I was normally a central midfielder but was pushed wide because we had players like Jimmy Bullard and Grant Leadbitter. Unfortunately, Paul eventually got sacked and everything changed for me.
Mick McCarthy arrived and brought new players in. I turned into the dreaded 19th man, sitting in the stand for 90 minutes. I wanted to go on loan and he agreed, opening the door to a move to York City.
Q. And how was your time at York City?
A. Nigel Worthington was the manager then and I loved working with him too. He was Northern Ireland boss when I got my first call-up for the Carling Nations Cup games.
York managed to stay in League Two and nearly got promotion, losing in the play-offs. I suffered a cruciate injury and was out for nine months. That was hard to take. It was soul-destroying.
Mentally, that was the toughest time for me but I had good people around me and a manager who respected me. Nigel was like a father figure to me and he took a gamble with me by bringing me into the squad before he brought me to York City.
Nigel lost his job and when Jackie McNamara came to the club he never took to me and we didn't get on. I was frustrated and spent most of my time on the bench as we got relegated to the Conference.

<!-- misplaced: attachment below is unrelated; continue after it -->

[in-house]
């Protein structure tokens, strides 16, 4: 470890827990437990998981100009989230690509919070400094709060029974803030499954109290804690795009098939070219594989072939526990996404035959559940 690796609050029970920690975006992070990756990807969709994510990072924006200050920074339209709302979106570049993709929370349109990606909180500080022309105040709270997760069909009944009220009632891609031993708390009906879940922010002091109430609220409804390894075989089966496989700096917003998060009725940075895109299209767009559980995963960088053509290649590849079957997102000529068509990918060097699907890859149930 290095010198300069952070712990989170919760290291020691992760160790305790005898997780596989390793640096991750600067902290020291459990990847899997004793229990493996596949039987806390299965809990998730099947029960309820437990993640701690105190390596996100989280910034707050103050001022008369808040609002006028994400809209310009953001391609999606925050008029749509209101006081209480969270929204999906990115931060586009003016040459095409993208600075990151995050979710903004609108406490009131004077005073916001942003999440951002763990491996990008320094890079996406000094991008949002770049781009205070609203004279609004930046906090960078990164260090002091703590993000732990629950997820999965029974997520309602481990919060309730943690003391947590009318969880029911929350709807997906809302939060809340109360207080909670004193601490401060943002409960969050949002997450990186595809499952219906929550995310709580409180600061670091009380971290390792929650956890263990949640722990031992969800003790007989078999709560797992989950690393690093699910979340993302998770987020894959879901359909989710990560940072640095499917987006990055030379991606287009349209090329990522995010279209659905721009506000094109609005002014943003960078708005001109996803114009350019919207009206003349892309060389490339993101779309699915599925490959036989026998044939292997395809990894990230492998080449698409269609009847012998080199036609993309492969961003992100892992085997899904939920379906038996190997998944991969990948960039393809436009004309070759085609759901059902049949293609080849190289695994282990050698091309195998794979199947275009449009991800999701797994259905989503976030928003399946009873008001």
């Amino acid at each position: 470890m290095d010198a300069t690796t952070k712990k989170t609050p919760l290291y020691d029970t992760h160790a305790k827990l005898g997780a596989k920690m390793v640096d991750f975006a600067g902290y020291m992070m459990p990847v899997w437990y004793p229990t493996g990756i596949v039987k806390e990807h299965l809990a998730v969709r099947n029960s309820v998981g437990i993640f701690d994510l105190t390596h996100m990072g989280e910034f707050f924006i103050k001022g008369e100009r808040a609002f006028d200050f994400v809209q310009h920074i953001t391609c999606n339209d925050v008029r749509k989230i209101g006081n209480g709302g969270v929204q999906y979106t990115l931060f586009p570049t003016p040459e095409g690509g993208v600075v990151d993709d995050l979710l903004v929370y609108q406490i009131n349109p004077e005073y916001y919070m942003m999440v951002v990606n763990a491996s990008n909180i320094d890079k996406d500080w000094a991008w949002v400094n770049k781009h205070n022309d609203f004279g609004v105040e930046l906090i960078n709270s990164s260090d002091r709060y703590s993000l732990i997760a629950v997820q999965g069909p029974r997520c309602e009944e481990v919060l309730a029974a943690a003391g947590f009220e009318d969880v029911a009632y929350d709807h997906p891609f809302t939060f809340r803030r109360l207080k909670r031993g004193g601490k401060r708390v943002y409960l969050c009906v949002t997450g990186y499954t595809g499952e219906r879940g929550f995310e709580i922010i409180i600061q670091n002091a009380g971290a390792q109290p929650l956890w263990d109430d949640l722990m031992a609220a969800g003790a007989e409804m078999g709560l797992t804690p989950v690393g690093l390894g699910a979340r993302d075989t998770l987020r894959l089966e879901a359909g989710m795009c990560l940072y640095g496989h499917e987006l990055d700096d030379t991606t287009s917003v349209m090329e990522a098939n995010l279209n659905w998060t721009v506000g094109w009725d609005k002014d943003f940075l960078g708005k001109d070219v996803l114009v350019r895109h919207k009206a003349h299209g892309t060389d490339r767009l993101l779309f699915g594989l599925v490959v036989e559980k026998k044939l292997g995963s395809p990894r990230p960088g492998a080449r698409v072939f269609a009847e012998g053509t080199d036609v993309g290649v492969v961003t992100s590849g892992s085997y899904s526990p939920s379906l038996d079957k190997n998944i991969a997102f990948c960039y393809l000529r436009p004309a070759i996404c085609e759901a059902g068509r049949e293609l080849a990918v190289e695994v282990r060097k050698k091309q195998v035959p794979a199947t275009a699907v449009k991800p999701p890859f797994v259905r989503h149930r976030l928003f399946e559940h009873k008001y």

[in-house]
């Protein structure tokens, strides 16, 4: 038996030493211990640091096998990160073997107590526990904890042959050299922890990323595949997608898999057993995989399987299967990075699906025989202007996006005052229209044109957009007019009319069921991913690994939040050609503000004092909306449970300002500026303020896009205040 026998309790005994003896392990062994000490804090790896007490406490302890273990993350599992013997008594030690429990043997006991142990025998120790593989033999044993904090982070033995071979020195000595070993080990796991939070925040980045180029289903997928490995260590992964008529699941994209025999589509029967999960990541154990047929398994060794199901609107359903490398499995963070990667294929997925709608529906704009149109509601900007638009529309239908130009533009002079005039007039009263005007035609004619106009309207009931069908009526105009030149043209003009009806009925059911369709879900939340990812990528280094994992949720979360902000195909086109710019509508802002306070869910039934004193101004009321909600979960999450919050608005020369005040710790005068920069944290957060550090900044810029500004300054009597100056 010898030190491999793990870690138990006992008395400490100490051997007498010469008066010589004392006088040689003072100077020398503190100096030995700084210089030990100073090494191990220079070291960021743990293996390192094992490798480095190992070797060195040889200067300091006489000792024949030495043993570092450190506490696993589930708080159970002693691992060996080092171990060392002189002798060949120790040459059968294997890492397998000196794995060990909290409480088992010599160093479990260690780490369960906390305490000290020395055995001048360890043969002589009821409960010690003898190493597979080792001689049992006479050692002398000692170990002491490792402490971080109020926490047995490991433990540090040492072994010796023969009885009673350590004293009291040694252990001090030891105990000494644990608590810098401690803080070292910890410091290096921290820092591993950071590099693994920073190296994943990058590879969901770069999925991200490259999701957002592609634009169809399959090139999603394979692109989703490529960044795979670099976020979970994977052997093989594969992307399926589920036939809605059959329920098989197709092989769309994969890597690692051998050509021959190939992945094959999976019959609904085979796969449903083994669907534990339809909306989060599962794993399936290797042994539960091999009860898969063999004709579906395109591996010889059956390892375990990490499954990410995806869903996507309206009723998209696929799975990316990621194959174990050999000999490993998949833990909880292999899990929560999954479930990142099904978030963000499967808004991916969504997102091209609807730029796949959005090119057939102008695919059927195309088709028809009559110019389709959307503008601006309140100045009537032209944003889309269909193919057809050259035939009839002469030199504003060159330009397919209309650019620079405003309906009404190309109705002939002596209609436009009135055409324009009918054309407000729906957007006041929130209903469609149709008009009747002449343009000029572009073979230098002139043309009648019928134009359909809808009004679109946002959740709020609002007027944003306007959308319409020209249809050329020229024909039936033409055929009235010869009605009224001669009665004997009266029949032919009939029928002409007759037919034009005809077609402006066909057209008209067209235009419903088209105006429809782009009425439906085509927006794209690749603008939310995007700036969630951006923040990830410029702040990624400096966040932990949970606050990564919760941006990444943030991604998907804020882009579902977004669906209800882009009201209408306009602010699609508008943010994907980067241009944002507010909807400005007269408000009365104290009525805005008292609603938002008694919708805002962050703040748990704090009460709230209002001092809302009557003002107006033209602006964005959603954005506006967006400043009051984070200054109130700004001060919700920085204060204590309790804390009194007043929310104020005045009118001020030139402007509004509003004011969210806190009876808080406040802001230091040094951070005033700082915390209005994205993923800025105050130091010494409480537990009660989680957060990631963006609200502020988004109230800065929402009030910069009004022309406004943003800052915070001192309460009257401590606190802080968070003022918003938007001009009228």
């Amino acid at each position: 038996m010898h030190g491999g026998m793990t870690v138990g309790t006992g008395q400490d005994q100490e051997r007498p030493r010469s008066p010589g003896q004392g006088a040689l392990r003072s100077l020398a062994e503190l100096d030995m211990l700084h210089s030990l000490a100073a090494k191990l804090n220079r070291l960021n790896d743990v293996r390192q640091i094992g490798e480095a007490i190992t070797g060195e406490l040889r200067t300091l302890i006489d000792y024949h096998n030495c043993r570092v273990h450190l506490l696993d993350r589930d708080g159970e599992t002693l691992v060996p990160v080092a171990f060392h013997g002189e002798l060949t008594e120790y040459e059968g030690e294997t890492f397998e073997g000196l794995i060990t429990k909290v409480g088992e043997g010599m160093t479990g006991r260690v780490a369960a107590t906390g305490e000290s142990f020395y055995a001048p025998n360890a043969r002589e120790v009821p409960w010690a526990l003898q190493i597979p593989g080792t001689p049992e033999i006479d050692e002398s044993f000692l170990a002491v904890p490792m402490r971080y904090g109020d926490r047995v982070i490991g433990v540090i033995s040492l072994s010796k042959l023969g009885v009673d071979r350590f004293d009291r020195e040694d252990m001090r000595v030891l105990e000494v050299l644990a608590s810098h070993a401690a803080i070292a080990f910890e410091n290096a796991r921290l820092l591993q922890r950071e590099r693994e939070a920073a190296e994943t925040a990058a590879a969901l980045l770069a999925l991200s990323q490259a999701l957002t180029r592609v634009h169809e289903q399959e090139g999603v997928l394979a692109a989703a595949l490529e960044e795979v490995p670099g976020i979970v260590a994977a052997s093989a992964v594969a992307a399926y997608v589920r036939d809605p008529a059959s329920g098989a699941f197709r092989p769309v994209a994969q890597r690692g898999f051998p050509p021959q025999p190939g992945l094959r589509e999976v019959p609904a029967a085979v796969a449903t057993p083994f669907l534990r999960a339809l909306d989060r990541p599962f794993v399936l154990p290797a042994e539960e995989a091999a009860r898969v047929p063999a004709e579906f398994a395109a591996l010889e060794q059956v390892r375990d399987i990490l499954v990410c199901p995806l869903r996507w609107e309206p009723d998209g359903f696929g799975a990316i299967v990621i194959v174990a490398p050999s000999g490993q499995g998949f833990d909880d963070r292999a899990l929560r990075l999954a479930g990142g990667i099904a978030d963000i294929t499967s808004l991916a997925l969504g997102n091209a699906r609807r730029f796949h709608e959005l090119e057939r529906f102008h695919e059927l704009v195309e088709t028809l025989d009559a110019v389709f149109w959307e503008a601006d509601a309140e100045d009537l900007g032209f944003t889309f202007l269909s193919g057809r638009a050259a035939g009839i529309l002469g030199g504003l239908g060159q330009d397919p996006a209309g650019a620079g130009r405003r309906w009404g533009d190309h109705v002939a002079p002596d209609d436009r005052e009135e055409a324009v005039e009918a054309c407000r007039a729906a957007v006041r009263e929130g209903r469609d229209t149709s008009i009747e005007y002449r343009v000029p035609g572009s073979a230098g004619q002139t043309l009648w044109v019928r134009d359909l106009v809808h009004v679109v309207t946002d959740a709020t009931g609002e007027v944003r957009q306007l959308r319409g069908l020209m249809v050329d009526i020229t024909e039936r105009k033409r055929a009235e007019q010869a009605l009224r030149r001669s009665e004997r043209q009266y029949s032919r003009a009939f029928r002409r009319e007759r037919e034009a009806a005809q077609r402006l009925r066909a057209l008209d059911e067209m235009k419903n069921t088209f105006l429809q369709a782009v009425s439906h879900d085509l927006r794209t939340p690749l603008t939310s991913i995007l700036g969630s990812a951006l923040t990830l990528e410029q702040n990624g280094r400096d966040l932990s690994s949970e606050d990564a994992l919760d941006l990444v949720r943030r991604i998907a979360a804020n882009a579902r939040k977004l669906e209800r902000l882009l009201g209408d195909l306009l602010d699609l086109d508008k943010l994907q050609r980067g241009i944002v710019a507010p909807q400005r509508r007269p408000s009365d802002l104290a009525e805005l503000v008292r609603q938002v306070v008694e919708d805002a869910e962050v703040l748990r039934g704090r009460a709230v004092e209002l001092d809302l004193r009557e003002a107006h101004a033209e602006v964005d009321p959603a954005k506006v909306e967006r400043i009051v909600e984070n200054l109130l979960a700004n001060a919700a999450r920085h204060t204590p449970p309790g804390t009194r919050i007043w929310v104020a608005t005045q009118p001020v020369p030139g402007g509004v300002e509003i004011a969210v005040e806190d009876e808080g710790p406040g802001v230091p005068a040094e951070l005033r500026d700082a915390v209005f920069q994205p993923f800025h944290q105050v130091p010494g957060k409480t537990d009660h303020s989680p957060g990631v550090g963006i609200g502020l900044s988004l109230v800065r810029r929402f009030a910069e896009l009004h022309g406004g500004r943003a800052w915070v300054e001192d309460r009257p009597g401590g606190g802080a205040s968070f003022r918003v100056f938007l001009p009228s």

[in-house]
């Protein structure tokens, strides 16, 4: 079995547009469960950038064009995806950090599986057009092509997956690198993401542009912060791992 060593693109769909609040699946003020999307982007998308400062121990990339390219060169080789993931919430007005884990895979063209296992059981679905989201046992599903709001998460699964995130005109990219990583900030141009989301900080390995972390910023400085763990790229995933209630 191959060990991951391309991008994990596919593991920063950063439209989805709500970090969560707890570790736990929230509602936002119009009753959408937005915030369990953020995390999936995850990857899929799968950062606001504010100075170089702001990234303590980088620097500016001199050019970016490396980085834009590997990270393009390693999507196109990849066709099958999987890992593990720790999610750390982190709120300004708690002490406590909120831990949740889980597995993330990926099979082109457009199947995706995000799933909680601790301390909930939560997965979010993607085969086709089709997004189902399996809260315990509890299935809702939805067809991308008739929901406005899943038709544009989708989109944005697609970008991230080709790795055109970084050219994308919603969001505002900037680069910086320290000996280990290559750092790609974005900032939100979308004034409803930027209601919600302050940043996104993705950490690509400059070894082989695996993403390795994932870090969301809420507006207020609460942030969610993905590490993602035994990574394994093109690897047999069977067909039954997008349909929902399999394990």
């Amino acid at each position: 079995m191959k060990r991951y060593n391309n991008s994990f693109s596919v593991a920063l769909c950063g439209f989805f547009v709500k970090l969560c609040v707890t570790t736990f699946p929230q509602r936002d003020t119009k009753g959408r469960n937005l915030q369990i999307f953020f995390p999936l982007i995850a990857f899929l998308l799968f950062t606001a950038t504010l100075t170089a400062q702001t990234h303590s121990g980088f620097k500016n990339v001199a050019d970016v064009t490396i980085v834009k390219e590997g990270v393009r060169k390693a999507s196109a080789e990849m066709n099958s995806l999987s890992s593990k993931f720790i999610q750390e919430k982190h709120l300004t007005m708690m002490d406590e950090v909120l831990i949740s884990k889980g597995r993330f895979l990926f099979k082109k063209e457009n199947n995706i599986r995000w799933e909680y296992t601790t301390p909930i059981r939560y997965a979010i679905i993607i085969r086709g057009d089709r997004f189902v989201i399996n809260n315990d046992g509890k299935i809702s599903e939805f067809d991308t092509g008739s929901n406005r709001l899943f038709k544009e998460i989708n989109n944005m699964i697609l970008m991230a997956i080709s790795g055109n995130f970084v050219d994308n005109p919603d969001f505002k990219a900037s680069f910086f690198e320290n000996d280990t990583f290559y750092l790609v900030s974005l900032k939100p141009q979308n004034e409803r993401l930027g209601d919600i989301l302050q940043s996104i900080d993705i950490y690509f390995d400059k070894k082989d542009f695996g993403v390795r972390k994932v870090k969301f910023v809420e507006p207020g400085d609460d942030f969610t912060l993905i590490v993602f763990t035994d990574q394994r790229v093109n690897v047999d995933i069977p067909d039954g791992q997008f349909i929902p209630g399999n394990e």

I had the option of trials in England but I wanted to come home. Hibernian wanted to offer me a deal but it wasn't a move that made financial sense to me.
Northampton and Morecambe were other options but Ross Oliver checked on my situation and he invited me to train with Linfield. David Healy knew me from Northern Ireland and signed me after a few friendlies.
Q. Was it difficult to adapt to the Irish League?
A. It wasn't what I wanted to do but the constant travelling was a nightmare. I signed a one-year deal at Linfield thinking I could do well and bounce back.
We have seen Irish League players like Paul Smyth, Gavin Whyte, Bobby Burns and Brad Lyons get across the water and it's a good way to progress. You get knocks in your career but if the opportunity to go across the water was to arise again I'd grab it.
You grow up as a player in the Irish League and I missed that men's football as a teenager. Linfield went on to have a great season but I broke my toe early on and didn't contribute as much as I would have liked. I was coming off the bench and trying too hard.